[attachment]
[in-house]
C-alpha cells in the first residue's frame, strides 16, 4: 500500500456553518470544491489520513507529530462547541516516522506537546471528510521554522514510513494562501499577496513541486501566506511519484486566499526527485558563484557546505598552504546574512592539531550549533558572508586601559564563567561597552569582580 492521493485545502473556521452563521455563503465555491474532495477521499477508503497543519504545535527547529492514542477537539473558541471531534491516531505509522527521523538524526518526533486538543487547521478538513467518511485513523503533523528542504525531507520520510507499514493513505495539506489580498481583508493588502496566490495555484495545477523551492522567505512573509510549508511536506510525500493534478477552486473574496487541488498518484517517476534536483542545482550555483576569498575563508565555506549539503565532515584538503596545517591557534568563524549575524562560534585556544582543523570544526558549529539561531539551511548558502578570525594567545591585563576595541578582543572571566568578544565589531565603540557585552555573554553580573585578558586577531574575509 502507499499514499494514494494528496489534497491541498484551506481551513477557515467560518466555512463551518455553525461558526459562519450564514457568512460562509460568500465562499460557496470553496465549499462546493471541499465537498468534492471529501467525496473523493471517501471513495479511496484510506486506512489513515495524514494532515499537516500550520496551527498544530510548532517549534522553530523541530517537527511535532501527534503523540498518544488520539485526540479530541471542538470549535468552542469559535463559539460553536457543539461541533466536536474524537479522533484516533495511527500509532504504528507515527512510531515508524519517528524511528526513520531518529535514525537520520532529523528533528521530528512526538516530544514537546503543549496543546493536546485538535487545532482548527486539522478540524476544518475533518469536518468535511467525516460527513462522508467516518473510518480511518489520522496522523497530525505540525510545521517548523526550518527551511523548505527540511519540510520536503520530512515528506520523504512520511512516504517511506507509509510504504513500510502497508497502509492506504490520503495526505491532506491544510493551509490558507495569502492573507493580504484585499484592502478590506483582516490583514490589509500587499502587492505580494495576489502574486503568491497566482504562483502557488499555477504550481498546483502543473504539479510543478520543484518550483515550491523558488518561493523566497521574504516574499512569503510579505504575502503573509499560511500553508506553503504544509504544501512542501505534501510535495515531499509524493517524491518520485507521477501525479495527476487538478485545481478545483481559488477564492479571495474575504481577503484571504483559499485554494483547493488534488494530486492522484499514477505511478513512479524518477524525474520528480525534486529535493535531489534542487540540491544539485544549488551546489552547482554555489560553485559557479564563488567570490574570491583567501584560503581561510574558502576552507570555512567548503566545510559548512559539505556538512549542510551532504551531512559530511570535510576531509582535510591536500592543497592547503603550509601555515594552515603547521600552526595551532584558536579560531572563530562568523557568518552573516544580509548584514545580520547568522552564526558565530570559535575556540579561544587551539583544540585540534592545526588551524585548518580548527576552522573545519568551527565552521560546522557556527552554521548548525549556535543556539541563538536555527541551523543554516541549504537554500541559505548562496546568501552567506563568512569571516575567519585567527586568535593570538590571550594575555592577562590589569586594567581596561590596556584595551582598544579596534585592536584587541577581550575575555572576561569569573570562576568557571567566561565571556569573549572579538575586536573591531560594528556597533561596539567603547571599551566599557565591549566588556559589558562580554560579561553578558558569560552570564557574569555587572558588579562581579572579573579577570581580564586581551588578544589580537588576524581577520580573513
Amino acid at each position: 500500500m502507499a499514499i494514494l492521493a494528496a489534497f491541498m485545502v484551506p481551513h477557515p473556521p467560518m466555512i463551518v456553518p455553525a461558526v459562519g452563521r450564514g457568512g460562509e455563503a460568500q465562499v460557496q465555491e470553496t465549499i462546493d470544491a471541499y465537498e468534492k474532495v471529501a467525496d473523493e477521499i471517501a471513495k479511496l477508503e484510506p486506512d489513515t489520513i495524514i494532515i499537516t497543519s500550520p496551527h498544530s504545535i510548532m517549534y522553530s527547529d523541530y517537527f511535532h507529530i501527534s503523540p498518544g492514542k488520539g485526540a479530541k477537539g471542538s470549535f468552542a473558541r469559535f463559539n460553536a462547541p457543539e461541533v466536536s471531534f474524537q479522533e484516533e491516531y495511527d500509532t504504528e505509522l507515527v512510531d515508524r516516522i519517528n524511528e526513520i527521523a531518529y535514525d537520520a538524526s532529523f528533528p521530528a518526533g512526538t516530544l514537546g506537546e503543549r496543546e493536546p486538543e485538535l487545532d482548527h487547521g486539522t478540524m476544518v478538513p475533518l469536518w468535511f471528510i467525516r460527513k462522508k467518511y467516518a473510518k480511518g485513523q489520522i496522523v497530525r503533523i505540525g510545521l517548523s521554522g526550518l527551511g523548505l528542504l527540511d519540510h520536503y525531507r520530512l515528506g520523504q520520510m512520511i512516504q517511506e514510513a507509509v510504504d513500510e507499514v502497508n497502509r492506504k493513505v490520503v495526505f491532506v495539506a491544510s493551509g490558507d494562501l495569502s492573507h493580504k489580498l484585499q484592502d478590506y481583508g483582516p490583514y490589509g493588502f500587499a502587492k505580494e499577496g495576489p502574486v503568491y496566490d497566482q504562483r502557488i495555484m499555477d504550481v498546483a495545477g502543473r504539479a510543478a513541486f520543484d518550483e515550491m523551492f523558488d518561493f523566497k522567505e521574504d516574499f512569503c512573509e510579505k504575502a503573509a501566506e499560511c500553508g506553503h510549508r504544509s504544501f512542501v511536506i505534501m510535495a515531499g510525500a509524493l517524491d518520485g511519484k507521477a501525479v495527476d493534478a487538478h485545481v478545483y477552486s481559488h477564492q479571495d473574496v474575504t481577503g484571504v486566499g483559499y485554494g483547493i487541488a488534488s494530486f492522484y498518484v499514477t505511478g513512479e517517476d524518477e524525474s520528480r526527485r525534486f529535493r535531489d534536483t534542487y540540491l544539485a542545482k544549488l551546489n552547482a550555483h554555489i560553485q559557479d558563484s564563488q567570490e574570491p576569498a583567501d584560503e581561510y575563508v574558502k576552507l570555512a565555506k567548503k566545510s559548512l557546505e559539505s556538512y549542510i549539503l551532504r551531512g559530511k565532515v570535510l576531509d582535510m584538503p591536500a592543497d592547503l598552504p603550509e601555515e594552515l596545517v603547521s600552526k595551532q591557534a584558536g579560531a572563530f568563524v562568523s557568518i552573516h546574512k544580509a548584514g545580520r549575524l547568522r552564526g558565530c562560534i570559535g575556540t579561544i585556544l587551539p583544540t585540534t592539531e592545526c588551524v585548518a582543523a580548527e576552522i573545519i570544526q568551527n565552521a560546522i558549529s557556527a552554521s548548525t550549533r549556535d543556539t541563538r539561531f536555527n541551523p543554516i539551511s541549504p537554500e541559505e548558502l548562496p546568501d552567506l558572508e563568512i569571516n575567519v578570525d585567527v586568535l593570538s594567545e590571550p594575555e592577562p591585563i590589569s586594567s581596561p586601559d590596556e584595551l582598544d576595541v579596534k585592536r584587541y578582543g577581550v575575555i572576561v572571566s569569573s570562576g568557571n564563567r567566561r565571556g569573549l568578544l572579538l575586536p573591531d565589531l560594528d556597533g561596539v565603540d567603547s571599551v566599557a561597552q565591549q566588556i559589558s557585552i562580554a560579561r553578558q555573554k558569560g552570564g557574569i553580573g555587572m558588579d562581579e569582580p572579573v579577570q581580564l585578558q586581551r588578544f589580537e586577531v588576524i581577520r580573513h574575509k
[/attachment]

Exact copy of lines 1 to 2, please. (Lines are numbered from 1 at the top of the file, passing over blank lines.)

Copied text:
[in-house]
C-alpha cells in the first residue's frame, strides 16, 4: 500500500456553518470544491489520513507529530462547541516516522506537546471528510521554522514510513494562501499577496513541486501566506511519484486566499526527485558563484557546505598552504546574512592539531550549533558572508586601559564563567561597552569582580 492521493485545502473556521452563521455563503465555491474532495477521499477508503497543519504545535527547529492514542477537539473558541471531534491516531505509522527521523538524526518526533486538543487547521478538513467518511485513523503533523528542504525531507520520510507499514493513505495539506489580498481583508493588502496566490495555484495545477523551492522567505512573509510549508511536506510525500493534478477552486473574496487541488498518484517517476534536483542545482550555483576569498575563508565555506549539503565532515584538503596545517591557534568563524549575524562560534585556544582543523570544526558549529539561531539551511548558502578570525594567545591585563576595541578582543572571566568578544565589531565603540557585552555573554553580573585578558586577531574575509 502507499499514499494514494494528496489534497491541498484551506481551513477557515467560518466555512463551518455553525461558526459562519450564514457568512460562509460568500465562499460557496470553496465549499462546493471541499465537498468534492471529501467525496473523493471517501471513495479511496484510506486506512489513515495524514494532515499537516500550520496551527498544530510548532517549534522553530523541530517537527511535532501527534503523540498518544488520539485526540479530541471542538470549535468552542469559535463559539460553536457543539461541533466536536474524537479522533484516533495511527500509532504504528507515527512510531515508524519517528524511528526513520531518529535514525537520520532529523528533528521530528512526538516530544514537546503543549496543546493536546485538535487545532482548527486539522478540524476544518475533518469536518468535511467525516460527513462522508467516518473510518480511518489520522496522523497530525505540525510545521517548523526550518527551511523548505527540511519540510520536503520530512515528506520523504512520511512516504517511506507509509510504504513500510502497508497502509492506504490520503495526505491532506491544510493551509490558507495569502492573507493580504484585499484592502478590506483582516490583514490589509500587499502587492505580494495576489502574486503568491497566482504562483502557488499555477504550481498546483502543473504539479510543478520543484518550483515550491523558488518561493523566497521574504516574499512569503510579505504575502503573509499560511500553508506553503504544509504544501512542501505534501510535495515531499509524493517524491518520485507521477501525479495527476487538478485545481478545483481559488477564492479571495474575504481577503484571504483559499485554494483547493488534488494530486492522484499514477505511478513512479524518477524525474520528480525534486529535493535531489534542487540540491544539485544549488551546489552547482554555489560553485559557479564563488567570490574570491583567501584560503581561510574558502576552507570555512567548503566545510559548512559539505556538512549542510551532504551531512559530511570535510576531509582535510591536500592543497592547503603550509601555515594552515603547521600552526595551532584558536579560531572563530562568523557568518552573516544580509548584514545580520547568522552564526558565530570559535575556540579561544587551539583544540585540534592545526588551524585548518580548527576552522573545519568551527565552521560546522557556527552554521548548525549556535543556539541563538536555527541551523543554516541549504537554500541559505548562496546568501552567506563568512569571516575567519585567527586568535593570538590571550594575555592577562590589569586594567581596561590596556584595551582598544579596534585592536584587541577581550575575555572576561569569573570562576568557571567566561565571556569573549572579538575586536573591531560594528556597533561596539567603547571599551566599557565591549566588556559589558562580554560579561553578558558569560552570564557574569555587572558588579562581579572579573579577570581580564586581551588578544589580537588576524581577520580573513